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Interview: Energy Investor Bill Powers Discusses Looming Shale Gas Bubble

1:43 pm in Uncategorized by Steve Horn

Cross-Posted from DeSmogBlog

Cold Hungry and in the Dark cover

Bill Powers latest book looks at the mythology of the natural gas industry.

On Sat., April 27, I met up with energy investor Bill Powers at Prairie Moon Restaurant in Evanston, IL for a mid-afternoon lunch to discuss his forthcoming book set to hit bookstores on June 18.

The book’s title – Cold, Hungry and in the Dark: Exploding the Natural Gas Supply Myth - pokes fun at the statement made by former Chesapeake Energy CEO Aubrey McClendon at the 2011 Shale Gas Insight conference in Philadelphia, PA.

“What a glorious vision of the future: It’s cold, it’s dark and we’re all hungry,” Powers said in response to the fact that there were activists outside of the city’s convention center. ”I have no interest in turning the clock back to the dark ages like our opponents do.”

What Powers unpacks in his book, though, is that McClendon and his fellow “shale promoters,” as he puts it in his book, aren’t quite as “visionary” as they would lead us all to believe.

Indeed, the well production data that Powers picked through on a state-by-state basis demonstrates a “drilling treadmill.” That means each time an area is fracked, after the frackers find the “sweet spot,” that area yields diminishing returns on gas production on a monthly and annual basis.

It’s an argument regular readers of DeSmogBlog are familiar with because of our recent coverage of the Post Carbon Institute‘s “Drill Baby, Drill” report by J. David Hughes.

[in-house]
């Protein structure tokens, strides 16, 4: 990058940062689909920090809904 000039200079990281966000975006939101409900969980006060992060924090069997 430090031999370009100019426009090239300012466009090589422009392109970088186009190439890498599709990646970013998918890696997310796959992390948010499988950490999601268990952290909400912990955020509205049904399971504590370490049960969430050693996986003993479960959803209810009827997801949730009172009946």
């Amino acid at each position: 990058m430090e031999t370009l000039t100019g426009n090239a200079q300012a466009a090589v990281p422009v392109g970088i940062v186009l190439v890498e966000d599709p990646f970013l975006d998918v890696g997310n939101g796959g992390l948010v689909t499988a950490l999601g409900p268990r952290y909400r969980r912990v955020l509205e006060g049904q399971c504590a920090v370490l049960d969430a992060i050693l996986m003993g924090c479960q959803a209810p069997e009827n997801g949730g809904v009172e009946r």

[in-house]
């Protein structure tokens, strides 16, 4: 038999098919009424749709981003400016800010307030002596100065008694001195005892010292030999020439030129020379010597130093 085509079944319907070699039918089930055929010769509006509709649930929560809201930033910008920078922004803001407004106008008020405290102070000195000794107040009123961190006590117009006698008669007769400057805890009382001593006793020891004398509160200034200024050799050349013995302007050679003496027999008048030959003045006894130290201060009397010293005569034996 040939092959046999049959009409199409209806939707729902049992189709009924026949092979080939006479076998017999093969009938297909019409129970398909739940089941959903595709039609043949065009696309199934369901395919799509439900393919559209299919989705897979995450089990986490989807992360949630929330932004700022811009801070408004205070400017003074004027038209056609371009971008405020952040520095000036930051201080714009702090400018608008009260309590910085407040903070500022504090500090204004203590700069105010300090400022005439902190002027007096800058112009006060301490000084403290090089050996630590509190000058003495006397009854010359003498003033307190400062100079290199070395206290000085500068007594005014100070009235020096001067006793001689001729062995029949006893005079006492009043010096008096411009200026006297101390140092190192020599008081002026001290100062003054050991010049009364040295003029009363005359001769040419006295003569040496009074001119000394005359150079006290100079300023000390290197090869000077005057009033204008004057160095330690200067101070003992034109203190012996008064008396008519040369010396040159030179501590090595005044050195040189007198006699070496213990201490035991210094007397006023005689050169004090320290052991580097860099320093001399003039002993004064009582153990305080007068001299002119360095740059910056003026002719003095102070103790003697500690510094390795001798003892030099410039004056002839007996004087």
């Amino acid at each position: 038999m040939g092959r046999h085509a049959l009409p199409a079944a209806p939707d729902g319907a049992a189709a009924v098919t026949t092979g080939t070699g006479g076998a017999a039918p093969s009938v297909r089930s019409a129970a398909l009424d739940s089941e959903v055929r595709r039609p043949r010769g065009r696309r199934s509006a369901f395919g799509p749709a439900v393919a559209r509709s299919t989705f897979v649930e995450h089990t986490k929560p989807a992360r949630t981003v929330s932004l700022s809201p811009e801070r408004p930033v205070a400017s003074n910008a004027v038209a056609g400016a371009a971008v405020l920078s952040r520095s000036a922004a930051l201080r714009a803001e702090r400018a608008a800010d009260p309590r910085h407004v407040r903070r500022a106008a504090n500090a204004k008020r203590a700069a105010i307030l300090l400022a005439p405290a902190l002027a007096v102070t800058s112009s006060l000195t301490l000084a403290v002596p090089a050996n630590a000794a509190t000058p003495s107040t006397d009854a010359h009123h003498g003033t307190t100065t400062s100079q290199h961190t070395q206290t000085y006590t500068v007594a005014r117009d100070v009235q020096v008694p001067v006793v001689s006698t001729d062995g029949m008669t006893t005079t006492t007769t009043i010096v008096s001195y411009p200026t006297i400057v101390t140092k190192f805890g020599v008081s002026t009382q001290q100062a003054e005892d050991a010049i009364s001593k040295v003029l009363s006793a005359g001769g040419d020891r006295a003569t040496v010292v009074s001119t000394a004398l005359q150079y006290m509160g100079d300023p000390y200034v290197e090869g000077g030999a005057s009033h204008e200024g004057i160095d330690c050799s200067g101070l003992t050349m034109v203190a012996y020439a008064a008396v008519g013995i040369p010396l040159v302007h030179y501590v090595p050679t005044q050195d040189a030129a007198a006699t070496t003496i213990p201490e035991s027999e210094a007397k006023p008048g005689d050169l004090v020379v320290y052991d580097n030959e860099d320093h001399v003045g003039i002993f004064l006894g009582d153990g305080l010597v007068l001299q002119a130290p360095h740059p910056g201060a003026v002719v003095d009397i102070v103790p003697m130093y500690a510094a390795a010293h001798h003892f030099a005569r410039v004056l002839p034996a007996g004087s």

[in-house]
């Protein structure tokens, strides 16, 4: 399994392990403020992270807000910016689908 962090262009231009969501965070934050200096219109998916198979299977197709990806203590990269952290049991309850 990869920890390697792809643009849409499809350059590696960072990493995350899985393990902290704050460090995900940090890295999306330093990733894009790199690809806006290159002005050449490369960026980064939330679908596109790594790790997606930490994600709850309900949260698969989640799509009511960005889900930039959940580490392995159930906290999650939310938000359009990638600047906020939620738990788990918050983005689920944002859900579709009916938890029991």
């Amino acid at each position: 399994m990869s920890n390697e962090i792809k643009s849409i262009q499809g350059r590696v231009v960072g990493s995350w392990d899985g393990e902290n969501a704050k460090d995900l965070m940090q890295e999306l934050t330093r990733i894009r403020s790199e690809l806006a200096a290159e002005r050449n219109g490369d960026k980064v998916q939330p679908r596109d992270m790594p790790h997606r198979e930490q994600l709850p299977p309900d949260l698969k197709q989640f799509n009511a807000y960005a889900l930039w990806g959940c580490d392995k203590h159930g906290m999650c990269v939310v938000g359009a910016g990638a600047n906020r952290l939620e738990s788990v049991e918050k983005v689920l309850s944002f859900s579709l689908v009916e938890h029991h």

Powers posits this could lead to a domestic gas crisis akin to the one faced in the 1970′s.

We discuss these issues and far more in the interview below.

SH: Tell me more about the premise of your book, why you wrote it, and what you think some of the biggest findings were from your book.

BP: What I really take a look at and show is that shale gas, while it’s an important resource, it’s importance has been vastly over-stated. We do not have a 100-year supply of shale gas.

The increasing demand, which has been brought about by the low prices of the last few years, is going to lead to another 1970’s-style gas crisis. That will happen sometime between 2013 and 2015. We are seeing gas – while there’s been a lot of promotion of the 100-year supply myth – the facts simply just do not support it. That’s the premise of the book.

SH: Why and how is gas such an important resource in the US to begin with that a crisis akin to that which happened in the 1970′s could happen here again?

BP: Well, the US produces over 60 billion cubic feet per day, which is the energy equivalent of 10 million barrels of oil per day.

We’ve already seen a major move away from coal-fired power plants towards increased reliance on gas, we’re seeing legislation come in such as MATS that would be implemented by 2015 and would shut down many coal-fired power plants. We’re seeing increased consumption not just from the electrical power industry but also from the industrial sector. We’re seeing a big fertilizer plant being built in Iowa right now that will consume huge amounts of natural gas. We’re seeing a pick-up of natural gas consumption in manufacturing after more than a decade of decline, and we’ve seen an increasing number of homes in the U.S. that are heated by natural gas.